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You think there might be a connection there?

In the middle of this Trib story about the Driver Responsibility Program and the Lege’s efforts to reform it comes a reminder about the relationship between federal and state legislation.

Denise Rose, senior director of government relations at the Texas Hospital Association, says she doesn’t anticipate the new rules will have a large fiscal impact on the Driver Responsibility Program. “The state’s only collecting a third of the surcharges that are out there, so I don’t know that it’s going to make a huge dent,” she says. Even if the state isn’t collecting all it could, she says, the hospital trauma centers that get the money badly need it. Since 2004, Texas trauma centers have received some $380 million from driver surcharges, which helps pay for care provided to uninsured patients. “It seems like a lot of money, but hospitals have reported in the same time frame close to over $1 billion in uncompensated trauma care,” Rose says. Though hospitals acknowledge the surcharge program is not ideal, Rose says they’d rather see it fixed than eliminated. “If the state was funding uncompensated trauma care in a different way, there wouldn’t be a need for things like the Driver Responsibility Program,” she says. “But that’s a whole a different argument.”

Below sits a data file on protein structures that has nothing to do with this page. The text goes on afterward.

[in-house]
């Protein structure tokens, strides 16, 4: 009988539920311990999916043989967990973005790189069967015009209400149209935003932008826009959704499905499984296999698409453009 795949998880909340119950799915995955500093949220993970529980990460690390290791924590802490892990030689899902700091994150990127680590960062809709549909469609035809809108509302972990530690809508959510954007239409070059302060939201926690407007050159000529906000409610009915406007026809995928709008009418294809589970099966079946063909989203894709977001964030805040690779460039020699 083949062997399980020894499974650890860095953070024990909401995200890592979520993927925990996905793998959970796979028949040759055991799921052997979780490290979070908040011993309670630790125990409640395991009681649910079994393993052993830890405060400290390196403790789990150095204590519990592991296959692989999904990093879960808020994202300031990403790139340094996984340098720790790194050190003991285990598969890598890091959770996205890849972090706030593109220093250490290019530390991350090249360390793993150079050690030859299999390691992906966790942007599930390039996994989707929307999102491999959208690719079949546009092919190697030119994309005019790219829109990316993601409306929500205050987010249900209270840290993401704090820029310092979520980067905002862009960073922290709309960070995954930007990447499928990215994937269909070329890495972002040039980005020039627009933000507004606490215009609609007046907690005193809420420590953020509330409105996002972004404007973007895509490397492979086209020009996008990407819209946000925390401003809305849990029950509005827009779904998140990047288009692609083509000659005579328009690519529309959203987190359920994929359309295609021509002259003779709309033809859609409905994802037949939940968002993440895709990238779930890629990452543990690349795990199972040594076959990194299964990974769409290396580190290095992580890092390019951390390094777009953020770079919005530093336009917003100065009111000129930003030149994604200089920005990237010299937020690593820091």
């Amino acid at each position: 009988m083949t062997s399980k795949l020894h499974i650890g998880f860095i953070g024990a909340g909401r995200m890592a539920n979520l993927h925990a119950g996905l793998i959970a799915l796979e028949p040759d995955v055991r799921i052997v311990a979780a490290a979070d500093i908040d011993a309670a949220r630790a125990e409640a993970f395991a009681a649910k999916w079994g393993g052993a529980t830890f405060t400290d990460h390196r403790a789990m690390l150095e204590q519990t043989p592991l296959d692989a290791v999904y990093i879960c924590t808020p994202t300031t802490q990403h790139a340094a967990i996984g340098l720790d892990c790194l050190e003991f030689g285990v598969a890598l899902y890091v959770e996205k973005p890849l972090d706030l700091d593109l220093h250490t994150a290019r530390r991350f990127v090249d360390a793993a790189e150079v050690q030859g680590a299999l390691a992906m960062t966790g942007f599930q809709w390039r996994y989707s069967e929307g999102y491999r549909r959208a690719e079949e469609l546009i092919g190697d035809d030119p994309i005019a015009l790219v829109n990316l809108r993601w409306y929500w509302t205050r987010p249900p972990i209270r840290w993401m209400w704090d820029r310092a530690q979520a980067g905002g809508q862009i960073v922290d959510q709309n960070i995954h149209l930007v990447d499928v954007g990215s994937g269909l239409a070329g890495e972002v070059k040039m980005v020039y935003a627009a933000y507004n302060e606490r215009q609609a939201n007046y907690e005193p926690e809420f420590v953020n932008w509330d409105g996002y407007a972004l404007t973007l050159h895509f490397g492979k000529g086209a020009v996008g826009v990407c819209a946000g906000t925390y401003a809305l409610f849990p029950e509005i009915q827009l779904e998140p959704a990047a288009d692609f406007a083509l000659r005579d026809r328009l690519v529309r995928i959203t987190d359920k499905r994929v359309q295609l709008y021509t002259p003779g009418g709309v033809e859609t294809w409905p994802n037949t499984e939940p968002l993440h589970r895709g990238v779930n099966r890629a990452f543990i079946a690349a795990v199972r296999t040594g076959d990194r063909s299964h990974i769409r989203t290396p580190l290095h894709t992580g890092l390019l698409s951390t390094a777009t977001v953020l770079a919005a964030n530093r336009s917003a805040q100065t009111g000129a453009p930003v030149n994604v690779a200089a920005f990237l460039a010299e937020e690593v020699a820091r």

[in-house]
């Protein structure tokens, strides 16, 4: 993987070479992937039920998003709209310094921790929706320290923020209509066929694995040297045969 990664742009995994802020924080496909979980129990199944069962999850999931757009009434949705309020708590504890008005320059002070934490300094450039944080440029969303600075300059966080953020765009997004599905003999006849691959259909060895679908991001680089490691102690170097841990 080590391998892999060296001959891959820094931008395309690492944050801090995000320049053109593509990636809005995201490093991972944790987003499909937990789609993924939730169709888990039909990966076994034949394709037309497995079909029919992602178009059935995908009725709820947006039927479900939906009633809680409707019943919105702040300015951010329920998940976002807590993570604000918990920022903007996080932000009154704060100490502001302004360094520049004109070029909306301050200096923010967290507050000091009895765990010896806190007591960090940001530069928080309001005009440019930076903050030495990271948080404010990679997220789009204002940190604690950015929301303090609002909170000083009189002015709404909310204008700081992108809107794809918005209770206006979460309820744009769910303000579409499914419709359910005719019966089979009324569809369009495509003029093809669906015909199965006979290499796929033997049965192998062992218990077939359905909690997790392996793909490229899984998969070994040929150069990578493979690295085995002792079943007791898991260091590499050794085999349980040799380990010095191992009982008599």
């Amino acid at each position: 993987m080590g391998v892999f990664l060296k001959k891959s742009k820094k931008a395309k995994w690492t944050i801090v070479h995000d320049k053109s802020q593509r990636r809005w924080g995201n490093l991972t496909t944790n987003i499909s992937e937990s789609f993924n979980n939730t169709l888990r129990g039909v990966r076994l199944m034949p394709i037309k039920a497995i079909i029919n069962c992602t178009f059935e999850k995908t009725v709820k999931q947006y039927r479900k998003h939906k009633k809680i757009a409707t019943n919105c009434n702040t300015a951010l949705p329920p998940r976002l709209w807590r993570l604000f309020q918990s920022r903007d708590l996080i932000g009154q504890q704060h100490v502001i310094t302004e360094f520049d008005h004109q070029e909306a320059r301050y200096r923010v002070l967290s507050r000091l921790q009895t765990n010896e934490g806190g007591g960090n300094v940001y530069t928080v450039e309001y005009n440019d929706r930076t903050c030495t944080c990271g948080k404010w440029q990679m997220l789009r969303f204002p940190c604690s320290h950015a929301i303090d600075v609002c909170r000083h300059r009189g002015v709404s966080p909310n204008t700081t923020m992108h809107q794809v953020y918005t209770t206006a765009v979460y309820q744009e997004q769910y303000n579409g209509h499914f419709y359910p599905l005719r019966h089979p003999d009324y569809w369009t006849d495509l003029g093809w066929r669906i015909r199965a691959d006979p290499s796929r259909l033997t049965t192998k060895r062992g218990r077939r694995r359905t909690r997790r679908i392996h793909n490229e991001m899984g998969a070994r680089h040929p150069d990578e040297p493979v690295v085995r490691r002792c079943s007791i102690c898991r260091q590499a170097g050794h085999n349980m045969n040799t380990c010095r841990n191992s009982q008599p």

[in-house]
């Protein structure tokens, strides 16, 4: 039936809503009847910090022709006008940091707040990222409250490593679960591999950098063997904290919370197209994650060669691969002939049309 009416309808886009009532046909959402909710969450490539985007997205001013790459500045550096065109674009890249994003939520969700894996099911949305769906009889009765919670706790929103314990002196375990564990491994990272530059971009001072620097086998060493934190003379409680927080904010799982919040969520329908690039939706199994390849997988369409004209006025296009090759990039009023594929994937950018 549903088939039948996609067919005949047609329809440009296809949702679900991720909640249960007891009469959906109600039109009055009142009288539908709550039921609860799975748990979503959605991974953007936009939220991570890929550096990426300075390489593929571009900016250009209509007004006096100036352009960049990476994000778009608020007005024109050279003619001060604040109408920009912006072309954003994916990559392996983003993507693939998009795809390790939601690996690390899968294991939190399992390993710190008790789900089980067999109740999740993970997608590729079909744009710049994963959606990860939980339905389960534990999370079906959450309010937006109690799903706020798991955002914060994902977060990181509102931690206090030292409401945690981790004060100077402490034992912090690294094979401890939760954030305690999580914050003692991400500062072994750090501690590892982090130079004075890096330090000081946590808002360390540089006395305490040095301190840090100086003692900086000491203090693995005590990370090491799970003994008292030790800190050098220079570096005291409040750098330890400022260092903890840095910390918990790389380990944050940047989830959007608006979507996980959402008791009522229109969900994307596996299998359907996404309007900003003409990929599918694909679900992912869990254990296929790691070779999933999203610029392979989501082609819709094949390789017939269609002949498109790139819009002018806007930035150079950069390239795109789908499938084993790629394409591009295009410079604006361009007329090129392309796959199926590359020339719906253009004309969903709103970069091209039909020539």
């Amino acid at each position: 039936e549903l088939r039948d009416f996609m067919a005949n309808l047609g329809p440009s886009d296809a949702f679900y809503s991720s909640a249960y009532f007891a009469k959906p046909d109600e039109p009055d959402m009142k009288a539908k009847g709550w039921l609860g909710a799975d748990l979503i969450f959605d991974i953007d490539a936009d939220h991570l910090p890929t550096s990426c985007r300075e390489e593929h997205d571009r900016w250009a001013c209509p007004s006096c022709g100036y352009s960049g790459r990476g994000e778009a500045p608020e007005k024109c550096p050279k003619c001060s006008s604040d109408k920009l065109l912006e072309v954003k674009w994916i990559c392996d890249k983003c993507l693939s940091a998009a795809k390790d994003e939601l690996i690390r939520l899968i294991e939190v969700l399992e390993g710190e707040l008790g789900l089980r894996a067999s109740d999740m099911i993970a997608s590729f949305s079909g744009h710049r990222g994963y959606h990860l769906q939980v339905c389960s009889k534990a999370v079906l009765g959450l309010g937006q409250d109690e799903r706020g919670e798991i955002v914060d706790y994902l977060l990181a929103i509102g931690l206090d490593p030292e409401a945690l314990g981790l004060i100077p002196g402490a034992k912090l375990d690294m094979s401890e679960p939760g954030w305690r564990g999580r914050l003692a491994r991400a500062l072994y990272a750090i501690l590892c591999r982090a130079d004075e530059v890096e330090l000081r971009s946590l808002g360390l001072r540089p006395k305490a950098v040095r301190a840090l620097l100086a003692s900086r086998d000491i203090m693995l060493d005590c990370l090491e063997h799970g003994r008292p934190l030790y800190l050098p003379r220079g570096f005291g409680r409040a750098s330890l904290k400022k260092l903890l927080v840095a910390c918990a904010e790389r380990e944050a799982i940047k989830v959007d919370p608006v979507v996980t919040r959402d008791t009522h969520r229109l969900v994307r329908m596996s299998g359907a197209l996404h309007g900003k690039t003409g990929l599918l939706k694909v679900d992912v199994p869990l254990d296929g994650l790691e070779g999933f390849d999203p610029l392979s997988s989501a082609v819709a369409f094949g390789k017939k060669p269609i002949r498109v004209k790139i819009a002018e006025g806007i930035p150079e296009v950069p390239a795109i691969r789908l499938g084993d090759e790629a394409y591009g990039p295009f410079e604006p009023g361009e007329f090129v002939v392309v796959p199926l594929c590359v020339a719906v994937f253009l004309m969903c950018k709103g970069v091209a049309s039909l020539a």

Emphasis mine. The Affordable Care Act, which will provide insurance for those trauma victims for which these hospitals have been providing uncompensated care, will do more to close that gap than anything the Lege can or will do. You would think the state of Texas would be happier about that. Here was the federal government finally stepping up to solve a federal problem that was having an outsized impact on state and local governments. The lack of action by the federal government on a similar problem that’s theirs to solve – comprehensive immigration reform – is frequently cited these days (usually by Republicans) as justification for states taking that matter into their own hands. Yet what’s the reaction of these same Republican legislators to this great achievement by the federal government, which among many other things will solve problems like these? Why, they want to repeal it, to file lawsuits against it, to pass laws forbidding their states from recognizing it. One might think they’re not really all that concerned about the federal government solving problems. Funny how these things work, isn’t it?

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